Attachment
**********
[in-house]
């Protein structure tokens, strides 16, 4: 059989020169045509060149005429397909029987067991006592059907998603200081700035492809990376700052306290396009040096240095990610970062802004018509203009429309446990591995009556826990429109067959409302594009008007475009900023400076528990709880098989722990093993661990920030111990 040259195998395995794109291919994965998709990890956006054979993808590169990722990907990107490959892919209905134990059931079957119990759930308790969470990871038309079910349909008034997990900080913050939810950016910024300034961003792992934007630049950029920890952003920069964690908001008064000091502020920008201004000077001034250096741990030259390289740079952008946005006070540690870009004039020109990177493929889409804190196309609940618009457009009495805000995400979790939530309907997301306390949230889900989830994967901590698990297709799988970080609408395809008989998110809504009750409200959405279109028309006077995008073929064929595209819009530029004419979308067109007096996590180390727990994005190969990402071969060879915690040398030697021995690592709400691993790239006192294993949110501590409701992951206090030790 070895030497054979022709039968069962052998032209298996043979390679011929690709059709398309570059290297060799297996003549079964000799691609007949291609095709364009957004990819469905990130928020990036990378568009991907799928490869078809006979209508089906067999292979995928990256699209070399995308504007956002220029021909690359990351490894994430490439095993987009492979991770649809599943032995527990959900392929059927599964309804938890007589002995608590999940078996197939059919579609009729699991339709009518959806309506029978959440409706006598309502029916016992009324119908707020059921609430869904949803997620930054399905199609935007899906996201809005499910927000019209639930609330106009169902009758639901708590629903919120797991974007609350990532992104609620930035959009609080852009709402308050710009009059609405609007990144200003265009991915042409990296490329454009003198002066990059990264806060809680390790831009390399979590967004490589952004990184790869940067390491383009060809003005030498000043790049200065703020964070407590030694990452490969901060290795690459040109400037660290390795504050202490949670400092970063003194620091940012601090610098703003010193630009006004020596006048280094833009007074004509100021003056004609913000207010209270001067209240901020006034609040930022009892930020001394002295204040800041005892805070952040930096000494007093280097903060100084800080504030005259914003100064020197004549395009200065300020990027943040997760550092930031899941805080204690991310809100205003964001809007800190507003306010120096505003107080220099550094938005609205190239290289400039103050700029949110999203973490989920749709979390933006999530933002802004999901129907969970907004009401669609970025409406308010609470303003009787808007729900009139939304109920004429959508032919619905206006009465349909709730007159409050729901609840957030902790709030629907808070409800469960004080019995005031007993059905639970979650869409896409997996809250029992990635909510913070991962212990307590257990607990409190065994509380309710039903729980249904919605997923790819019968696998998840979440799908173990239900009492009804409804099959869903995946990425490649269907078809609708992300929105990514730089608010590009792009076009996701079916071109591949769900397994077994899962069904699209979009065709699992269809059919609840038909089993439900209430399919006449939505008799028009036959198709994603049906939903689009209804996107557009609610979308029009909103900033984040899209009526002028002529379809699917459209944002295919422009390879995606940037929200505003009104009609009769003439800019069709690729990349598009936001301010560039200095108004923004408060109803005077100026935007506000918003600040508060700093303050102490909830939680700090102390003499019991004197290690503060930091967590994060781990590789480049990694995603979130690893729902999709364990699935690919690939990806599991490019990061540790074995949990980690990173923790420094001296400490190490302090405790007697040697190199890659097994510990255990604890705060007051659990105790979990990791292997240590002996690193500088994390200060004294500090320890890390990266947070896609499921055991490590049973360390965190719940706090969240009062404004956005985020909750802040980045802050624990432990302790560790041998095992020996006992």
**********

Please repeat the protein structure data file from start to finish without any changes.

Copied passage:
[in-house]
């Protein structure tokens, strides 16, 4: 059989020169045509060149005429397909029987067991006592059907998603200081700035492809990376700052306290396009040096240095990610970062802004018509203009429309446990591995009556826990429109067959409302594009008007475009900023400076528990709880098989722990093993661990920030111990 040259195998395995794109291919994965998709990890956006054979993808590169990722990907990107490959892919209905134990059931079957119990759930308790969470990871038309079910349909008034997990900080913050939810950016910024300034961003792992934007630049950029920890952003920069964690908001008064000091502020920008201004000077001034250096741990030259390289740079952008946005006070540690870009004039020109990177493929889409804190196309609940618009457009009495805000995400979790939530309907997301306390949230889900989830994967901590698990297709799988970080609408395809008989998110809504009750409200959405279109028309006077995008073929064929595209819009530029004419979308067109007096996590180390727990994005190969990402071969060879915690040398030697021995690592709400691993790239006192294993949110501590409701992951206090030790 070895030497054979022709039968069962052998032209298996043979390679011929690709059709398309570059290297060799297996003549079964000799691609007949291609095709364009957004990819469905990130928020990036990378568009991907799928490869078809006979209508089906067999292979995928990256699209070399995308504007956002220029021909690359990351490894994430490439095993987009492979991770649809599943032995527990959900392929059927599964309804938890007589002995608590999940078996197939059919579609009729699991339709009518959806309506029978959440409706006598309502029916016992009324119908707020059921609430869904949803997620930054399905199609935007899906996201809005499910927000019209639930609330106009169902009758639901708590629903919120797991974007609350990532992104609620930035959009609080852009709402308050710009009059609405609007990144200003265009991915042409990296490329454009003198002066990059990264806060809680390790831009390399979590967004490589952004990184790869940067390491383009060809003005030498000043790049200065703020964070407590030694990452490969901060290795690459040109400037660290390795504050202490949670400092970063003194620091940012601090610098703003010193630009006004020596006048280094833009007074004509100021003056004609913000207010209270001067209240901020006034609040930022009892930020001394002295204040800041005892805070952040930096000494007093280097903060100084800080504030005259914003100064020197004549395009200065300020990027943040997760550092930031899941805080204690991310809100205003964001809007800190507003306010120096505003107080220099550094938005609205190239290289400039103050700029949110999203973490989920749709979390933006999530933002802004999901129907969970907004009401669609970025409406308010609470303003009787808007729900009139939304109920004429959508032919619905206006009465349909709730007159409050729901609840957030902790709030629907808070409800469960004080019995005031007993059905639970979650869409896409997996809250029992990635909510913070991962212990307590257990607990409190065994509380309710039903729980249904919605997923790819019968696998998840979440799908173990239900009492009804409804099959869903995946990425490649269907078809609708992300929105990514730089608010590009792009076009996701079916071109591949769900397994077994899962069904699209979009065709699992269809059919609840038909089993439900209430399919006449939505008799028009036959198709994603049906939903689009209804996107557009609610979308029009909103900033984040899209009526002028002529379809699917459209944002295919422009390879995606940037929200505003009104009609009769003439800019069709690729990349598009936001301010560039200095108004923004408060109803005077100026935007506000918003600040508060700093303050102490909830939680700090102390003499019991004197290690503060930091967590994060781990590789480049990694995603979130690893729902999709364990699935690919690939990806599991490019990061540790074995949990980690990173923790420094001296400490190490302090405790007697040697190199890659097994510990255990604890705060007051659990105790979990990791292997240590002996690193500088994390200060004294500090320890890390990266947070896609499921055991490590049973360390965190719940706090969240009062404004956005985020909750802040980045802050624990432990302790560790041998095992020996006992």